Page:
A recent pronouncement by Sen. Cynthia A. Villar raising the possibility of banning unlimited-rice promos in various fast-food chains in the country led to a thunderstorm of criticism from Filipinos who seemingly tend to enjoy the privilege of having their meals sans anyone limiting their rice intake.
To be fair, the lady legislator has since pulled the plug on the idea. Besides, the entire idea was cloaked in good intentions—a desire for Filipinos to make healthier meal choices in order to prevent or lessen the diabetes rate in the country. Which raises the following questions: Must we avoid rice when dieting? Will rice consumption derail us from meeting our fitness objectives?
White rice would seem to be a perfectly healthy food. Unlike packed processed foods, it contains less, if not zero, harmful additives and preservatives. It is composed mostly of carbohydrates, which we need to utilize as a source of energy for our daily activities, and a small amount of protein. As with most food choices, the danger with white rice lies in consuming more than what our bodies need—and imbibing copious amounts is made easy with tasty, saucy Filipino fare that go well with, yes, rice. There is something about rice that will make Filipino dieters lose all self-control and go on a calorie surplus.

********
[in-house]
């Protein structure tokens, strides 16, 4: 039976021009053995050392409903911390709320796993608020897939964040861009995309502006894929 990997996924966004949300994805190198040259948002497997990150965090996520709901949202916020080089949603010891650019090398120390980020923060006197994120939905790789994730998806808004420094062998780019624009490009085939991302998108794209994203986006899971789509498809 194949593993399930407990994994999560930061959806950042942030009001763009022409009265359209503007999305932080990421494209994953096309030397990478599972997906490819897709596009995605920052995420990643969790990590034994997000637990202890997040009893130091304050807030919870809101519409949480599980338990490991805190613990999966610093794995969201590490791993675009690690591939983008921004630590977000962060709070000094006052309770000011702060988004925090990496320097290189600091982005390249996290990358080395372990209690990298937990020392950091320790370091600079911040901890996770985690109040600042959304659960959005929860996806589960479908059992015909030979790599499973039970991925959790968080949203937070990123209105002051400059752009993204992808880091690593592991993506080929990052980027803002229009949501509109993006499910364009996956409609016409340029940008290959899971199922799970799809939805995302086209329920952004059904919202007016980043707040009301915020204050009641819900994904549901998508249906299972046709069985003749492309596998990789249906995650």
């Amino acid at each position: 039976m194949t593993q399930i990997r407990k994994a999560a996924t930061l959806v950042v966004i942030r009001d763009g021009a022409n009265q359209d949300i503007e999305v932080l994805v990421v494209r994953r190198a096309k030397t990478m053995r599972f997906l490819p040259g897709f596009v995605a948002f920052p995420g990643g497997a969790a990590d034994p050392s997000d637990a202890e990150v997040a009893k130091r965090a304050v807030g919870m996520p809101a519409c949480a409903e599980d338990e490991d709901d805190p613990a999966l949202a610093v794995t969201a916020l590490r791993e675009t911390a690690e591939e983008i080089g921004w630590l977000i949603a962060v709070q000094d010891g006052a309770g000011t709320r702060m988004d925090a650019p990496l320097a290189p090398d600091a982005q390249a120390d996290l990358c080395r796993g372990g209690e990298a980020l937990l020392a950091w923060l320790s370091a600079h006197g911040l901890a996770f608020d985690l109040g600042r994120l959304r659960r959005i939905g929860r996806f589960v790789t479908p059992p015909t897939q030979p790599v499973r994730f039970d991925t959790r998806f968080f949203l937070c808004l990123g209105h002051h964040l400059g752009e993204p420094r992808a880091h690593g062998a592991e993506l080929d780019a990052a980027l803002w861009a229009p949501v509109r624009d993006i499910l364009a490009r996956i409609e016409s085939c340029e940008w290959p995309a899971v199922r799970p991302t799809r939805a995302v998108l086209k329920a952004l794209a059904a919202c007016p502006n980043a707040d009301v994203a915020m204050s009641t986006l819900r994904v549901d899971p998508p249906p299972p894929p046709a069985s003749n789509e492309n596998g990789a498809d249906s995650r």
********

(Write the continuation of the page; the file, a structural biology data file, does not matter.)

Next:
If our ultimate goal is to lose weight by shedding body fat, it is not required to avoid white rice altogether. What we must avoid is the consumption of too much rice, which we are unable to burn. After we consume rice, our bodies will convert this carbohydrate into glucose, which is then released into the bloodstream. Insulin is then released by our bodies to facilitate the transfer of glucose to cells. Our bodies then turn glucose into glycogen, which is stored as energy. The problem starts when we have too much stored energy from eating too much rice and other simple carbohydrates. Instead of using this as energy, this is stored by our bodies as, you may have guessed it—fat. So yes, too much carbohydrates can and will make us fat. This is aside from increasing chances of getting Type 2 diabetes.
It is important to find out our specific nutritional needs in order to determine the quantities we ought to consume. Elite cardio athletes, for instance, will need to consume what may seem as excessive amounts of simple carbohydrates—rice included—when they are training for competition. The same amounts, when consumed by weekend warrior types would most certainly lead to unhealthy weight gain.
So no, rice is not the enemy, if we are able sensibly work it into our diets and combine it with a healthy lifestyle. And yes, it can become the enemy when consumed with reckless abandon and in combination with other unhealthy food choices consumed in excess.
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